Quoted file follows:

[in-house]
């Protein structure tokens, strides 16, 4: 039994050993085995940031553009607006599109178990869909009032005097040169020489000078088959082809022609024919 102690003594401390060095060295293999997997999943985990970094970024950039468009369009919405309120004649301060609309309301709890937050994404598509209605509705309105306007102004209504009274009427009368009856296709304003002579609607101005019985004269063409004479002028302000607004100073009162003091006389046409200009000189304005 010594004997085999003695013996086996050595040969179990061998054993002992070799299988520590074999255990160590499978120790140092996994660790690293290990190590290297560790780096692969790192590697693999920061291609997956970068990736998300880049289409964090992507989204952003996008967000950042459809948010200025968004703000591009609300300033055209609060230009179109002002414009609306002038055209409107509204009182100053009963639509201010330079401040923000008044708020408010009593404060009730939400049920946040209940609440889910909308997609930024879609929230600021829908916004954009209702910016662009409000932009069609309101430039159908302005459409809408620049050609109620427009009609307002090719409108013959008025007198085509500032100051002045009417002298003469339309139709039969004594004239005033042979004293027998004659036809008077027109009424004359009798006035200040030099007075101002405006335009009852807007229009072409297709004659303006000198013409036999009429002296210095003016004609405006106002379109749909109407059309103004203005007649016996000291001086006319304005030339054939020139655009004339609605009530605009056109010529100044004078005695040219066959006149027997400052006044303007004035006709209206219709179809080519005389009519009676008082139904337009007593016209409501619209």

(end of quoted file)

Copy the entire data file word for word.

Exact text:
[in-house]
């Protein structure tokens, strides 16, 4: 039994050993085995940031553009607006599109178990869909009032005097040169020489000078088959082809022609024919 102690003594401390060095060295293999997997999943985990970094970024950039468009369009919405309120004649301060609309309301709890937050994404598509209605509705309105306007102004209504009274009427009368009856296709304003002579609607101005019985004269063409004479002028302000607004100073009162003091006389046409200009000189304005 010594004997085999003695013996086996050595040969179990061998054993002992070799299988520590074999255990160590499978120790140092996994660790690293290990190590290297560790780096692969790192590697693999920061291609997956970068990736998300880049289409964090992507989204952003996008967000950042459809948010200025968004703000591009609300300033055209609060230009179109002002414009609306002038055209409107509204009182100053009963639509201010330079401040923000008044708020408010009593404060009730939400049920946040209940609440889910909308997609930024879609929230600021829908916004954009209702910016662009409000932009069609309101430039159908302005459409809408620049050609109620427009009609307002090719409108013959008025007198085509500032100051002045009417002298003469339309139709039969004594004239005033042979004293027998004659036809008077027109009424004359009798006035200040030099007075101002405006335009009852807007229009072409297709004659303006000198013409036999009429002296210095003016004609405006106002379109749909109407059309103004203005007649016996000291001086006319304005030339054939020139655009004339609605009530605009056109010529100044004078005695040219066959006149027997400052006044303007004035006709209206219709179809080519005389009519009676008082139904337009007593016209409501619209």